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e-Essays from Zubaan | 1 August, Religion and Conflict

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Our e-Essays project is now LIVE! Previously-released essays are available here, and each month a new essay is available for free with any other purchase.

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The first three sets of e-Essays focused on Indian women's movements, sexual violence and domestic space and kinship. Our fourth collection of essays is on the theme of religion and conflict. The deep-rooted association between religion and patriarchy has continued to hinder women from realising their rights. This has been further exacerbated by the politicisation of religion. Situations of conflict triggered by the desire for dominance through communal assertions place demands on women to fulfil different, seemingly contradictory, roles. The essays that we bring to you this month, on the theme of religion and conflict, explore women’s roles as victims, survivors, peacekeepers and as actors who have been denied any active participation/role in peacebuilding efforts.


1. 'Surviving Violence, Making Peace: Women in Communal Conflict in Mumbai'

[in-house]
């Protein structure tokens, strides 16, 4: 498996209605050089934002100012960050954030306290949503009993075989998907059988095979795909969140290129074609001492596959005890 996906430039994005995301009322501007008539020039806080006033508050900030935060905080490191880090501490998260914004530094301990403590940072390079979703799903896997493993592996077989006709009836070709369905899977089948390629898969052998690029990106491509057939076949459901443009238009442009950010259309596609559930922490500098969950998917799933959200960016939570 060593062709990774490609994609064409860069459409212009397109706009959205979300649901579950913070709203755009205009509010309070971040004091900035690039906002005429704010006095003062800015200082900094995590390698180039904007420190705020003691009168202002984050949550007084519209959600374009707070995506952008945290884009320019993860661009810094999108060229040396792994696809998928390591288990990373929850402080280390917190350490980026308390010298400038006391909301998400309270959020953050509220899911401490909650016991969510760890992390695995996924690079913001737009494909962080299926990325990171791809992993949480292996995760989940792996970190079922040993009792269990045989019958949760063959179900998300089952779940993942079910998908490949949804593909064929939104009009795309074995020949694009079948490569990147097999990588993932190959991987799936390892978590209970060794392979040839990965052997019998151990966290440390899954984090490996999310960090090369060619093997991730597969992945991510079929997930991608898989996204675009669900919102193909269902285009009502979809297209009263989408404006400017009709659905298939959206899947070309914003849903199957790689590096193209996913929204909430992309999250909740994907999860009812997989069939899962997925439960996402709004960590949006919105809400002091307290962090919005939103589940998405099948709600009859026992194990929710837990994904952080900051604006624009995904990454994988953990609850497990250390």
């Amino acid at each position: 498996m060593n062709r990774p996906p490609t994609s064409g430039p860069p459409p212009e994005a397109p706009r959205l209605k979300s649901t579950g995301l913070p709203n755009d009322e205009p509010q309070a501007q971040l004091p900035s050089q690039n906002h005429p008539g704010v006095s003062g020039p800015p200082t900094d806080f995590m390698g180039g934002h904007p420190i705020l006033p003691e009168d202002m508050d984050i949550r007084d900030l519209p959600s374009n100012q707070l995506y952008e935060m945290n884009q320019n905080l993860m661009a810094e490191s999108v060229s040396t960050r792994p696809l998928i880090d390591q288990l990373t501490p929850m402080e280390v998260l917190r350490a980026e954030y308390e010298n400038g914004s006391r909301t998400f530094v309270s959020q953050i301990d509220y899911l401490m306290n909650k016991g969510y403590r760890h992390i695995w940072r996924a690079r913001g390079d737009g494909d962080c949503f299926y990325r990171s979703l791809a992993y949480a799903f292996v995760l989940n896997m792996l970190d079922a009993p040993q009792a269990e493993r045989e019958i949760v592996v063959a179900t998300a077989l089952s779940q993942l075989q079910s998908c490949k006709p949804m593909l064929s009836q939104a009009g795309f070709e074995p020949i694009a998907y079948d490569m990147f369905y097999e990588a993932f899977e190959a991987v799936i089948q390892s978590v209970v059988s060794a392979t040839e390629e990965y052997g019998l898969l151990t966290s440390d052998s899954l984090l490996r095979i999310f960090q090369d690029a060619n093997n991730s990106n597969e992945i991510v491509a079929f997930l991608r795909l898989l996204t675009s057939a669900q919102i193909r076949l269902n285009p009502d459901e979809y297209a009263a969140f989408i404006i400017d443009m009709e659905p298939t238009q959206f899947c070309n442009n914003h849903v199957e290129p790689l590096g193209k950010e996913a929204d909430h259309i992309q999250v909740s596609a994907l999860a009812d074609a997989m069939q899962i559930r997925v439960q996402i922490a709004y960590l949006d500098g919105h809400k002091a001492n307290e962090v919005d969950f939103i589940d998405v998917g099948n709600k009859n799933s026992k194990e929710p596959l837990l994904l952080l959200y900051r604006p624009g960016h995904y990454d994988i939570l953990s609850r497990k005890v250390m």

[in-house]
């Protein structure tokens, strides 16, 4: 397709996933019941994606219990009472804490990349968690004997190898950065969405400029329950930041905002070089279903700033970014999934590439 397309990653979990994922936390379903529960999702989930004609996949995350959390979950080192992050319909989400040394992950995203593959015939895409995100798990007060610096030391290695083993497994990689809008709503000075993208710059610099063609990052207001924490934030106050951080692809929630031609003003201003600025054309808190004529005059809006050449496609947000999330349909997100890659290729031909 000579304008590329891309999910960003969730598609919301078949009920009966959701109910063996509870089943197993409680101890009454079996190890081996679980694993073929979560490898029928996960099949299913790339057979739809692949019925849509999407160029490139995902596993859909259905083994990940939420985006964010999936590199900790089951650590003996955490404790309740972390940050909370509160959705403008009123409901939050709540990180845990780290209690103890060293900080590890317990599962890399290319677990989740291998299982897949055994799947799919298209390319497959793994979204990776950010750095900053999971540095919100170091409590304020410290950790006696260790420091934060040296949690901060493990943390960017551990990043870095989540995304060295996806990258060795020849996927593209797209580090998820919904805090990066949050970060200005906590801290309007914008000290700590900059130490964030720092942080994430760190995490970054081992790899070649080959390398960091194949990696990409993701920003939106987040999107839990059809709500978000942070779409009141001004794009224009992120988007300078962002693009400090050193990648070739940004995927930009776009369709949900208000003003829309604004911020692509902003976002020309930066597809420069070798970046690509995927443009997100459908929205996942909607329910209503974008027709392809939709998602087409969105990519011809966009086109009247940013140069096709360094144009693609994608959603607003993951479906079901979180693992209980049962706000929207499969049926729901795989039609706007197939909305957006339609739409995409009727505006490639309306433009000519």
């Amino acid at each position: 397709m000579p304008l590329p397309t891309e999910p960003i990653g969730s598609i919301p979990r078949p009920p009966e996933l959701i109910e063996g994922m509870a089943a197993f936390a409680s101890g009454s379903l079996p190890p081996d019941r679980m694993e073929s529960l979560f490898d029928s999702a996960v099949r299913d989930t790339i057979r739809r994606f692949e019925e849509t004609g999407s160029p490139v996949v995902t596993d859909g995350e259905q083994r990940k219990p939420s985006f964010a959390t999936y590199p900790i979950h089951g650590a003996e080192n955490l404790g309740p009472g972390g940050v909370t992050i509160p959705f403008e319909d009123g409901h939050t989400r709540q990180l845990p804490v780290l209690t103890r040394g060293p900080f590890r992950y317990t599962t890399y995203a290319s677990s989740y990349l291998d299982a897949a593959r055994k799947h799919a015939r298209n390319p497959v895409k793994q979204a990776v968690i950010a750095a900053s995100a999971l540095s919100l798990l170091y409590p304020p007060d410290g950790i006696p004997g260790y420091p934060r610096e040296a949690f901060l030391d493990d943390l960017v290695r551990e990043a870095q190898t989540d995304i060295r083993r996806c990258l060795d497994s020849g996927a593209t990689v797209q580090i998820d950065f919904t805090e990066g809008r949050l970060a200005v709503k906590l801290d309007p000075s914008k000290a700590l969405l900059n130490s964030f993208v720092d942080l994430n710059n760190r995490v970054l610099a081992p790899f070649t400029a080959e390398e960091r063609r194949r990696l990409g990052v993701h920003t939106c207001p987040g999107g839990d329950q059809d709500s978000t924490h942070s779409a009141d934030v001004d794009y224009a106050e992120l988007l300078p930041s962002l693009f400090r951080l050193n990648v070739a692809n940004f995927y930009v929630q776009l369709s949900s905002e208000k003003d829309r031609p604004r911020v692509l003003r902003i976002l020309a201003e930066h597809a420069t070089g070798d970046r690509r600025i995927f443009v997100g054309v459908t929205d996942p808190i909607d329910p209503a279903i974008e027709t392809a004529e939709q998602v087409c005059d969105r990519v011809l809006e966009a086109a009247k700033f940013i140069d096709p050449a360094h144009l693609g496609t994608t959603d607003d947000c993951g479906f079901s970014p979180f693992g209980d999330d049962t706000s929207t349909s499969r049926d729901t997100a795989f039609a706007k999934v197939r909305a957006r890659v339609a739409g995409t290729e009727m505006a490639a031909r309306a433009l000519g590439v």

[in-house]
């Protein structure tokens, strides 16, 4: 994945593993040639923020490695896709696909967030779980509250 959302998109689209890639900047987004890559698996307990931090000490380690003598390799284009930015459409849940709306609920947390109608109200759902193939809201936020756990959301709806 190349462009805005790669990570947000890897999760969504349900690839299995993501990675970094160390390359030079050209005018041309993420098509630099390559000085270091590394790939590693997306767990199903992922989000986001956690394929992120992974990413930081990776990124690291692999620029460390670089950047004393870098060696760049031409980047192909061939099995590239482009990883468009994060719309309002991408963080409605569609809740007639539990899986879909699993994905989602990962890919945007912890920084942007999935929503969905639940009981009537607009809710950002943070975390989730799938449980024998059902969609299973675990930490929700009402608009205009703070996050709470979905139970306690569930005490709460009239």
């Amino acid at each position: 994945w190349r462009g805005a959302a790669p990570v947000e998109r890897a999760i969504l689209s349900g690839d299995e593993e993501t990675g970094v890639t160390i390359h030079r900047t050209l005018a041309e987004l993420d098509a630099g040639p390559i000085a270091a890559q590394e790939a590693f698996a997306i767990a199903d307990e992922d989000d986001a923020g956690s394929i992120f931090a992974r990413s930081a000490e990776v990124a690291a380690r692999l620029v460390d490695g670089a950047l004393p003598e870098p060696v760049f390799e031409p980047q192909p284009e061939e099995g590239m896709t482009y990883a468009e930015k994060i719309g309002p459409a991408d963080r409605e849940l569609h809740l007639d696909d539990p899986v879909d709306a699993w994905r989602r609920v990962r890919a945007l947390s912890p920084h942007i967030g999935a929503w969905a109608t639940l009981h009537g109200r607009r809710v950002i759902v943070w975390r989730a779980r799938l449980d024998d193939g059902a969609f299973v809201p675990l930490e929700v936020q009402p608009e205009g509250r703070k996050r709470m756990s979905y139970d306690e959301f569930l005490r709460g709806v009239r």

by Kalpana Sharma from The Violence of Development: The Politics of Identity, Gender & Social Inequalities in India, 2002

14_Surviving Violence, Making Peace - Karin KapadiaKalpana Sharma's essay explores the multiple roles that women came to occupy in the riots that took place in Mumbai post the Babri Masjid demolition. As the news of this destruction – carried out on 6th December 1992 – was broadcast across the country, it triggered communal violence, resulting in two phases of riots between the Muslim and the Hindu communities. The essay looks at the people who were some of the most affected by the carnage in the city, the urban poor, and highlights how their specific spatial and economic locations had a great bearing on their lives in this period. Sharma argues in her essay that the role of the women during these riots was not defined by their gender identity alone, or even their religious affiliation, but also by their class and their location in the metropolis. 24pp.